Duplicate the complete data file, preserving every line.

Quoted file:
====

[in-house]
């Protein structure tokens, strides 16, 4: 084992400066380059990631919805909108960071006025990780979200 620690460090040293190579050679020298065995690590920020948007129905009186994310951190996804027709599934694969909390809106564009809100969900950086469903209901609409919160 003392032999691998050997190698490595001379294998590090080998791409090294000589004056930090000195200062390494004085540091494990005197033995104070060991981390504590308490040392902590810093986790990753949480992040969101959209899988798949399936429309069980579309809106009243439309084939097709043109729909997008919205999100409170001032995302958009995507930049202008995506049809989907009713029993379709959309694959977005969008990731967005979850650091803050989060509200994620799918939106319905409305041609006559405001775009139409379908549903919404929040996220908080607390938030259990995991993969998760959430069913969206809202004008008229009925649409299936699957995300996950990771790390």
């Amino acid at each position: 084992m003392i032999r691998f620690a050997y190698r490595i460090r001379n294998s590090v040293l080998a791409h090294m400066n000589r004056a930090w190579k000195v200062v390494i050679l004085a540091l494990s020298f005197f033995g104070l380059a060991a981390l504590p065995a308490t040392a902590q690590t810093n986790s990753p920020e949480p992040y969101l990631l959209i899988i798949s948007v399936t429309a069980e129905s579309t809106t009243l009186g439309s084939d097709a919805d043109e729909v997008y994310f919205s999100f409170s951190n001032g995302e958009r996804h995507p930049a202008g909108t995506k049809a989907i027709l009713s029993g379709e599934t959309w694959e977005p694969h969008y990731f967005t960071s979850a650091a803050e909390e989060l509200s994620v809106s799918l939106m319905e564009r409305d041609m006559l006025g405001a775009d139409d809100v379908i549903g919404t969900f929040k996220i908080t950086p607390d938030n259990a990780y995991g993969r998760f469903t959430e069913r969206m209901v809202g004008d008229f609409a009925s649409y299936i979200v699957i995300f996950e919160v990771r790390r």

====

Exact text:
[in-house]
């Protein structure tokens, strides 16, 4: 084992400066380059990631919805909108960071006025990780979200 620690460090040293190579050679020298065995690590920020948007129905009186994310951190996804027709599934694969909390809106564009809100969900950086469903209901609409919160 003392032999691998050997190698490595001379294998590090080998791409090294000589004056930090000195200062390494004085540091494990005197033995104070060991981390504590308490040392902590810093986790990753949480992040969101959209899988798949399936429309069980579309809106009243439309084939097709043109729909997008919205999100409170001032995302958009995507930049202008995506049809989907009713029993379709959309694959977005969008990731967005979850650091803050989060509200994620799918939106319905409305041609006559405001775009139409379908549903919404929040996220908080607390938030259990995991993969998760959430069913969206809202004008008229009925649409299936699957995300996950990771790390």
């Amino acid at each position: 084992m003392i032999r691998f620690a050997y190698r490595i460090r001379n294998s590090v040293l080998a791409h090294m400066n000589r004056a930090w190579k000195v200062v390494i050679l004085a540091l494990s020298f005197f033995g104070l380059a060991a981390l504590p065995a308490t040392a902590q690590t810093n986790s990753p920020e949480p992040y969101l990631l959209i899988i798949s948007v399936t429309a069980e129905s579309t809106t009243l009186g439309s084939d097709a919805d043109e729909v997008y994310f919205s999100f409170s951190n001032g995302e958009r996804h995507p930049a202008g909108t995506k049809a989907i027709l009713s029993g379709e599934t959309w694959e977005p694969h969008y990731f967005t960071s979850a650091a803050e909390e989060l509200s994620v809106s799918l939106m319905e564009r409305d041609m006559l006025g405001a775009d139409d809100v379908i549903g919404t969900f929040k996220i908080t950086p607390d938030n259990a990780y995991g993969r998760f469903t959430e069913r969206m209901v809202g004008d008229f609409a009925s649409y299936i979200v699957i995300f996950e919160v990771r790390r």